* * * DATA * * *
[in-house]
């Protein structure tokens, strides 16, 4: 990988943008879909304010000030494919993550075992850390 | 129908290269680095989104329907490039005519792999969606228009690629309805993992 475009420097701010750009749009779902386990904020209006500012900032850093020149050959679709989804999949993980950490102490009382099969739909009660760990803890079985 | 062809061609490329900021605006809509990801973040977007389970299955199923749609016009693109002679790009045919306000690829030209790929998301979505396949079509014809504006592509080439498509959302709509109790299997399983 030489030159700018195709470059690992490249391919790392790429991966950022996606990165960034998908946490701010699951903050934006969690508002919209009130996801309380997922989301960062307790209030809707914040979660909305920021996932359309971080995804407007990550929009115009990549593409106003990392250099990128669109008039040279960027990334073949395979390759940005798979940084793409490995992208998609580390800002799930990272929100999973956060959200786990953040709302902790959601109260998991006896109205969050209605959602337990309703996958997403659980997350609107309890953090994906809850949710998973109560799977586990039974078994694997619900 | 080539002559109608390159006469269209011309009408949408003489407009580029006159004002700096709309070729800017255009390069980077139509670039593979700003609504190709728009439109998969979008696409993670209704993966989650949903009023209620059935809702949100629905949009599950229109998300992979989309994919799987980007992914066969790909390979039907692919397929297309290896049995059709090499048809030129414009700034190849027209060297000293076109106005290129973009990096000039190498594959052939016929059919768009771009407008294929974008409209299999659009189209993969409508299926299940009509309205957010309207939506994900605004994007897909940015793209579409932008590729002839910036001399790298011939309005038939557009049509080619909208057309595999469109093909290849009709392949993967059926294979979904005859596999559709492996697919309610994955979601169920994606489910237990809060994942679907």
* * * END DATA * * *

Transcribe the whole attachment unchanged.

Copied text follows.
[in-house]
């Protein structure tokens, strides 16, 4: 990988943008879909304010000030494919993550075992850390 | 129908290269680095989104329907490039005519792999969606228009690629309805993992 475009420097701010750009749009779902386990904020209006500012900032850093020149050959679709989804999949993980950490102490009382099969739909009660760990803890079985 | 062809061609490329900021605006809509990801973040977007389970299955199923749609016009693109002679790009045919306000690829030209790929998301979505396949079509014809504006592509080439498509959302709509109790299997399983 030489030159700018195709470059690992490249391919790392790429991966950022996606990165960034998908946490701010699951903050934006969690508002919209009130996801309380997922989301960062307790209030809707914040979660909305920021996932359309971080995804407007990550929009115009990549593409106003990392250099990128669109008039040279960027990334073949395979390759940005798979940084793409490995992208998609580390800002799930990272929100999973956060959200786990953040709302902790959601109260998991006896109205969050209605959602337990309703996958997403659980997350609107309890953090994906809850949710998973109560799977586990039974078994694997619900 | 080539002559109608390159006469269209011309009408949408003489407009580029006159004002700096709309070729800017255009390069980077139509670039593979700003609504190709728009439109998969979008696409993670209704993966989650949903009023209620059935809702949100629905949009599950229109998300992979989309994919799987980007992914066969790909390979039907692919397929297309290896049995059709090499048809030129414009700034190849027209060297000293076109106005290129973009990096000039190498594959052939016929059919768009771009407008294929974008409209299999659009189209993969409508299926299940009509309205957010309207939506994900605004994007897909940015793209579409932008590729002839910036001399790298011939309005038939557009049509080619909208057309595999469109093909290849009709392949993967059926294979979904005859596999559709492996697919309610994955979601169920994606489910237990809060994942679907």